Tag Archives: conversion story

Cornerstone: Chapter 3-2

The following is a translation of an excerpt from Ishizue: Kashihara Genjiro no shinko to shogai (Cornerstone: The Faith and Life of Genjiro Kashihara) by Teruo Nishiyama. Note: This translation is a provisional one and may need to undergo further revision.

The Beginning of Myodo Auxiliary Church

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Cornerstone: Chapter 1-2

The following is a translation of an excerpt from Ishizue: Kashihara Genjiro no shinko to shogai (Cornerstone: The Faith and Life of Genjiro Kashihara) by Teruo Nishiyama. Note: This translation is a provisional one and may need to undergo further revision.

How Genjiro Embraced the Faith

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Blogging Anecdotes of Oyasama 166

166. A Mark on the Body (mijō ni shirushi o)

In October of 1885, eight-year-old Naramume, daughter of Ujiro Tanioka of Chishawara Village, about four kilometers due east of Jiba, went to pick chestnuts and sprained her ankle when she jumped from a tree. This led to an attack of rheumatism which was so painful that she kept crying for three days and three nights.

She received a doctor’s care, and incantations were made at a nearby place. However, the pain did not ease at all; on the contrary, it became more severe.

Then, the teachings of God the Parent were told to Ujiro by Omitsu Matsuura of the same village. Omitsu instructed Ujiro to offer a sacred light by burning rapeseed oil in a small dish, and to face toward Jiba and pray, “Please stop the pain before this light burns out.” Without a moment’s delay, he offered the sacred light and firmly resolving, “If she is saved, I will follow the path and transmit the path to my future generations,” he prayed fervently. His daughter, who had been crying uncontrollably from the agonizing pain in her arms and legs, instantly received a divine blessing and was healed.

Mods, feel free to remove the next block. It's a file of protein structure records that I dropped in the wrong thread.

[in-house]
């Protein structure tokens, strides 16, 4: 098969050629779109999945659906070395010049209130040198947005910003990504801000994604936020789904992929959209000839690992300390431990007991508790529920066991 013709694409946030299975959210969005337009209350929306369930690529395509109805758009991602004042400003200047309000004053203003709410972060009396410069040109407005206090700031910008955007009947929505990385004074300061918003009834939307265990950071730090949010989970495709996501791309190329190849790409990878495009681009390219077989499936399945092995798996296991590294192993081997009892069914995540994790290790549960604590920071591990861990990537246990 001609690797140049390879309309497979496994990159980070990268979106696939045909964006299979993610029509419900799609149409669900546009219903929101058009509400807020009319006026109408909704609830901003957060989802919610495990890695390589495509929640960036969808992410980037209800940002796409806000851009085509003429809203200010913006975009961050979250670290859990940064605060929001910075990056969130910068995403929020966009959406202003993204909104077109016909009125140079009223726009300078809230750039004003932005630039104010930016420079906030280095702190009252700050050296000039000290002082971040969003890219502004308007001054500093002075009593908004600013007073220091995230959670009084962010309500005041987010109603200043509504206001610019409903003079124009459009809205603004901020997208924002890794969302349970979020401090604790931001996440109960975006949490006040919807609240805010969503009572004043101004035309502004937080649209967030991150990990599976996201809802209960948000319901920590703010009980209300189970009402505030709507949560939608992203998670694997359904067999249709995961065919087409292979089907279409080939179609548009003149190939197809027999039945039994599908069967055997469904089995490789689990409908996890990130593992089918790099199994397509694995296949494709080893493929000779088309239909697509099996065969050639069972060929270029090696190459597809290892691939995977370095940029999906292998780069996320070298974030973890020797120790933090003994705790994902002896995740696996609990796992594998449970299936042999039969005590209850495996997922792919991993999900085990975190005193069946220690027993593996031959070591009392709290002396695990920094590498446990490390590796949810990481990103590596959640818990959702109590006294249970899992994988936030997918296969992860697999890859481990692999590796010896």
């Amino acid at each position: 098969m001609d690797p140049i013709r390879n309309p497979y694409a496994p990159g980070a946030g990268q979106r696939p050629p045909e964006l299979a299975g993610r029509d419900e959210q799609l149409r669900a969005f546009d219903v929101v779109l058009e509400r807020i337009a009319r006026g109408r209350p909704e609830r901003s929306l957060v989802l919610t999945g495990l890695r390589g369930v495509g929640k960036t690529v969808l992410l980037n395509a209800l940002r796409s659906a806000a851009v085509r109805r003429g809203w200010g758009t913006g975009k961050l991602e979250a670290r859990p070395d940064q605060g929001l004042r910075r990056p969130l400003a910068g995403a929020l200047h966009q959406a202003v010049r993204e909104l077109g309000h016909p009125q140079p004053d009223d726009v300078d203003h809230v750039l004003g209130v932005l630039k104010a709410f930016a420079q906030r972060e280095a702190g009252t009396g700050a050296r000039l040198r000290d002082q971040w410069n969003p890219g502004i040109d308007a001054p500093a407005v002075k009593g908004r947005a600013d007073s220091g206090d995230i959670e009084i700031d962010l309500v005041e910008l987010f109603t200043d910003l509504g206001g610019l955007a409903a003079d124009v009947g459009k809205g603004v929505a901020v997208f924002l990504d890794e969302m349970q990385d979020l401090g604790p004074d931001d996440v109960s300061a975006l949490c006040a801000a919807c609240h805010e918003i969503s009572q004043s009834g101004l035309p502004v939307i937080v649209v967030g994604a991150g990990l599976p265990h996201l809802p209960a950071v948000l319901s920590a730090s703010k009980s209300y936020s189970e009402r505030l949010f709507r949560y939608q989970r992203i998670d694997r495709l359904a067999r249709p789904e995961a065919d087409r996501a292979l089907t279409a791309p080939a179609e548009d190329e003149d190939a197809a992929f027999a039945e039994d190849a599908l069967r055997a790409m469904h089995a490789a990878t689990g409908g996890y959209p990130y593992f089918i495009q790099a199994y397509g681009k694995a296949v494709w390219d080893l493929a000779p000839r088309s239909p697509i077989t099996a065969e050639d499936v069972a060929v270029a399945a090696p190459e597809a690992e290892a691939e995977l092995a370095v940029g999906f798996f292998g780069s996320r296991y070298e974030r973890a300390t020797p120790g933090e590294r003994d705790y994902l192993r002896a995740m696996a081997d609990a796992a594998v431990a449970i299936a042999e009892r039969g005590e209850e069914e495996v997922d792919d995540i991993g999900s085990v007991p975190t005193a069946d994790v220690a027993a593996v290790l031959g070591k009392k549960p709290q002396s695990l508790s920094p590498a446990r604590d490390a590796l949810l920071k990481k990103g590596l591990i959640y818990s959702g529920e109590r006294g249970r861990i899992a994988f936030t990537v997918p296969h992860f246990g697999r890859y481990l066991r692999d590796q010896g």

The parents were so happy with this blessing that they decided to pay a visit to thank God. Thus, Ujiro, carrying his daughter Naramume on his back, returned to the Residence for the first time. Ujiro was received by Oyasama through the arrangement of Chusaku Tsuji. Ujiro thanked Her for saving his daughter.

Soon afterward, Ujiro fell ill with tuberculosis and lost so much weight that he was a pitiful sight to see. So he returned to the Residence and was granted an audience with Oyasama. Her words were:

“By putting a mark on your body, I have drawn you here.”

He was instructed to change his clothes and come back again without delay. The next day, when he changed his clothes and returned, Oyasama bestowed on him the truth of the sazuke.

His tuberculosis, which had been thought to be incurable, was soon cured. Deeply moved, Ujiro thereafter walked here and there among the houses in the mountain village to save others. By and by, while Oyasama was still physically present, he left Chishawara Village and moved to the Residence, where he did farm work.

Anecdotes of Oyasama, pp. 133–134

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Blogging Anecdotes of Oyasama 146

146. Thank You for Your Work (go-kuro-san)

In the spring of 1884, twenty-three-year-old Tokijiro Saji enlisted in the army and was in the Third Company, First Battalion of the Ninth Regiment stationed in Osaka. During that time his company marched to Yamato Province and was quartered at the Masuya Inn in the Imamikado section of Nara City.

At that time, many people were going in and out of the detached room of the inn. The inn master pointed to Oyasama, who was wearing Her red garments, and said, “That person is the living god of Shoyashiki.” And Tokijiro heard the teachings of the path from him.

Shortly thereafter, when Oyasama passed near where Tokijiro was standing, he was deeply moved by Her presence, and politely bowed his head. Oyasama quietly acknowledged this and spoke to him:

“Thank you for your work.”

The instant Saji saw Oyasama, he was awestruck with reverence at Her divine nature. The moment he heard Her voice, he was touched by a feeling of intimacy and great yearning to follow after Her.